when the sun sets on the horizon,
the light goes through a bit of atmosphere a bit like a prism.
-I happen to have one here.
-So if the atmosphere is like a prism,
what effect does that have on the light?
What this does is it splits the sun's light
into, effectively, a rainbow.
The red bit is at the bottom, the blue bit is at the top,
and as the sun sets below the horizon,
this rainbow disappears.
The blue is at the end, so that would set last,
but the green flashes green and not blue,
and that's because blue light is scattered by the atmosphere.
This is why the sky is blue,
and that's why, in this rainbow,
blue is missing and then the top colour is green.
The last colour that is disappearing below the horizon is a bit of green.
-When that sets, that's the green flash.
-Can you re-create the green flash here?
-Well, we'll do our best.
We have all we need, I think. We have a fish tank with angled sides.
This will act like a prism.
'To make the tank mimic the bending power
'of the Earth's atmosphere, we fill it with water.'
'Add powder to scatter the light, and finally a torch, our sun.'
I can see some form of rainbow here.
I do see it actually, a kind of blue-y green rim.
But I thought that that green flash was meant to be at the top,
the last bit of the sun to disappear, not on the right-hand side.
That's because our atmosphere is standing on its side.
This way is up.
'With a little magic touch,
'it starts to look a lot more like the setting sun,
'complete with mysterious green flash.'
Given what we've been up against, I think you've worked wonders.
This is amazing. I actually understand it.
'And though I may have cheated a little,
'with the help of a German scientist and a plastic fish tank,
'I've joined the lucky few to have seen
'the rare and mysterious green flash.'
I'm sailing aboard the Norwegian tall ship Sorlandet
on a voyage between the northern isles of Scotland.
We've arrived at Fair Isle, a wonderfully remote community.
I've wanted to come here for years,
since I first heard about it as a boy.
But tall ships are too big for Fair Isle's tiny harbour,
so we need to find calmer water to launch a boat.
We seem to be sailing to and fro among the shore of Fair Isle.
-Is there a problem?
-In the north end there where the other ships are,
there's a bit of swell, so now we're at the south end of the island,
we're going to pass it, turn the ship around, come back,
and see if we can anchor just about where we are now
and a little bit closer to shore.
And it ought to be safe.
We are hoping to drop anchor off this remarkable island,
still home to about 70 people.
A tiny stepping stone between Orkney and Shetland,
Fair Isle is surrounded by an ocean of sea.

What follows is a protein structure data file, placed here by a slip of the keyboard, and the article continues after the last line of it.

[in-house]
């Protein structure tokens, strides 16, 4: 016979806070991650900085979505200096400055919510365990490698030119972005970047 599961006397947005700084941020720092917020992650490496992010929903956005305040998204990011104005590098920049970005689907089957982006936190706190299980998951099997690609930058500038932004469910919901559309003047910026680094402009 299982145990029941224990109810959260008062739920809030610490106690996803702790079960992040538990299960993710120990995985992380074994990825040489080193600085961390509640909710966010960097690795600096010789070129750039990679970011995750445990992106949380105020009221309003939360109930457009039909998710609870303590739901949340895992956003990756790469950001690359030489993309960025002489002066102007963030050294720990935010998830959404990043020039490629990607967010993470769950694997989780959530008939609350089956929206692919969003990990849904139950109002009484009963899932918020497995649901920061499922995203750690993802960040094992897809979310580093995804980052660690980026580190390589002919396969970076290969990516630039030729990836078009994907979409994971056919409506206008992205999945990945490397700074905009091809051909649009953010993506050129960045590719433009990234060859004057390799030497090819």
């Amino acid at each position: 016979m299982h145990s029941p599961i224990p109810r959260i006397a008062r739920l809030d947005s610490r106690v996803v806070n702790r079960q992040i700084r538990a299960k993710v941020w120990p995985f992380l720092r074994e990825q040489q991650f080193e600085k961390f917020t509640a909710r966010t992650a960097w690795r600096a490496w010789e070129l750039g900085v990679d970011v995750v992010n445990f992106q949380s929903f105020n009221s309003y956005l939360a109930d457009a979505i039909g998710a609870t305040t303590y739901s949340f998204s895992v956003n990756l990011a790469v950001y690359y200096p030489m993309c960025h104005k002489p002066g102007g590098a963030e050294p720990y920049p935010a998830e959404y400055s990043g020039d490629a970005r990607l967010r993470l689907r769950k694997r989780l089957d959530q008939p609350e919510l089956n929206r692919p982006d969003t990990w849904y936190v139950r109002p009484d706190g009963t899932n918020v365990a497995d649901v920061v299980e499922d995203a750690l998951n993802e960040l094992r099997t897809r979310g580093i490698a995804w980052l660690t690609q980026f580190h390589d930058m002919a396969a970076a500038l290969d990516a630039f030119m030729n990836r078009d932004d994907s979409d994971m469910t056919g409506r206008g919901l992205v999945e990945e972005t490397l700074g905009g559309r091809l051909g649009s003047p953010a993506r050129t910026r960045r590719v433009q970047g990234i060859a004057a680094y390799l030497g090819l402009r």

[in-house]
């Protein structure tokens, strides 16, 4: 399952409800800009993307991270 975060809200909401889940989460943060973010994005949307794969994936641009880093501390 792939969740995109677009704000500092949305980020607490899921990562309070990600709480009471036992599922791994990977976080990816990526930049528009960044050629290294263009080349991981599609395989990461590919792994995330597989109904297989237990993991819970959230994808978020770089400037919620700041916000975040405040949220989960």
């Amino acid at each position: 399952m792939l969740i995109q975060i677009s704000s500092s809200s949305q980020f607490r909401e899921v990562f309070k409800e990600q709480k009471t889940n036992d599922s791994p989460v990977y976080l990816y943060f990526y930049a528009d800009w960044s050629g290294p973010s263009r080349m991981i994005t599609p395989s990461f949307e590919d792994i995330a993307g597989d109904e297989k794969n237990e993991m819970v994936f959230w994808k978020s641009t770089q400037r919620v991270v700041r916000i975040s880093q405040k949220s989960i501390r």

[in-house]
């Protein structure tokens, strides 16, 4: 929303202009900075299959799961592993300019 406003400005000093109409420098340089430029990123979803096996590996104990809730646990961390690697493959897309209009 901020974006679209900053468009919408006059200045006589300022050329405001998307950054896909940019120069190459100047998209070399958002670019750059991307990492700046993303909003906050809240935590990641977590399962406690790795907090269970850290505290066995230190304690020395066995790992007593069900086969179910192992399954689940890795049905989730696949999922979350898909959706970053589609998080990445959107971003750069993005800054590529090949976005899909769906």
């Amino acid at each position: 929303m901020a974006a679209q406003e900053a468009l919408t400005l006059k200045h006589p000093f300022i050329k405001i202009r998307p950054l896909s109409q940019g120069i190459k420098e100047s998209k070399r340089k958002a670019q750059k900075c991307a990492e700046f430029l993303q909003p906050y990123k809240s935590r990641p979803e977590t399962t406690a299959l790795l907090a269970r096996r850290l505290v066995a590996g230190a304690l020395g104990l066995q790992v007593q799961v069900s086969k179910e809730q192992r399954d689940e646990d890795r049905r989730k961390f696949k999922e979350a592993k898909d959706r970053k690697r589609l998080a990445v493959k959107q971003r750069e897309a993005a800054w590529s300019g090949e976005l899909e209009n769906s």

3,000 miles over there is Canada,
and hundreds of miles that direction is Norway and mainland Europe.
Fair Isle is sat in one of the biggest shipping lanes in the world.
Arriving by trading ship helped solve the mystery
of how small island communities used to support themselves out here.
Whenever the people on the island saw a sailing ship coming past,
they would try and sail out or row out to meet it.
'Today, we'll try and meet them, and barter with the islanders.'
Step in quickly.
'But getting off a big ship isn't easy.
'These are tense moments.'
Give us a line.
That was one of the most exciting embarkation moments
I've ever had in my life.
We are now going to head for the shore through a pretty impressive swell.
Fair Isle looks pretty remote on a map,
but it feels more remote once you've arrived at it.
Finally, after years of anticipation,
I get to set foot on Fair Isle.
This is a big moment for me. I feel quite emotional about it.
Thank you! Thank you!
Thank you very much. That's a very nice welcome indeed.
'In the past, islanders would exchange fresh goods
'and their famous knitwear for brandy, tea,
'flour and other essentials from the trading ships.
'They've been frantically knitting fishermen's hats,
'which they hope to barter.'
This is the famous Norwegian brown cheese.
This is Linie Aquavit.
< Over there, over there.
I think we'll have to open that tonight for all the knitters first.
'It's easy to see this as a bit of fun,
'but exchanges like this happened for hundreds of years,
'keeping island communities alive.'
Fantastic! CROWD CHEERS
I've just an hour or so left to explore this fascinating island.
There's a mystery at the heart of this community that intrigues me.
What made them stay when life became difficult?
Not so long ago it was touch and go here on Fair Isle.
I've got an article here from the Shetland Times of 1956.
The really dramatic passage in this article says,
"The report indicates that by this summer,
"it is possible that the island will reach the point of no return
"as far as manning essential services is concerned,
"so that evacuation will become inevitable."
In 1956 a film crew came to capture the dying days of Fair Isle.
The tall ships had gone. The island was increasingly isolated.
Young men were forced to leave to find wives.
The population was just 47.
But the proposed evacuation never materialised.
So how did Fair Isle come back from the brink?
I'm meeting Anne Sinclair to share memories of life back then.
Look at that.
-So that's the lighthouse just down there.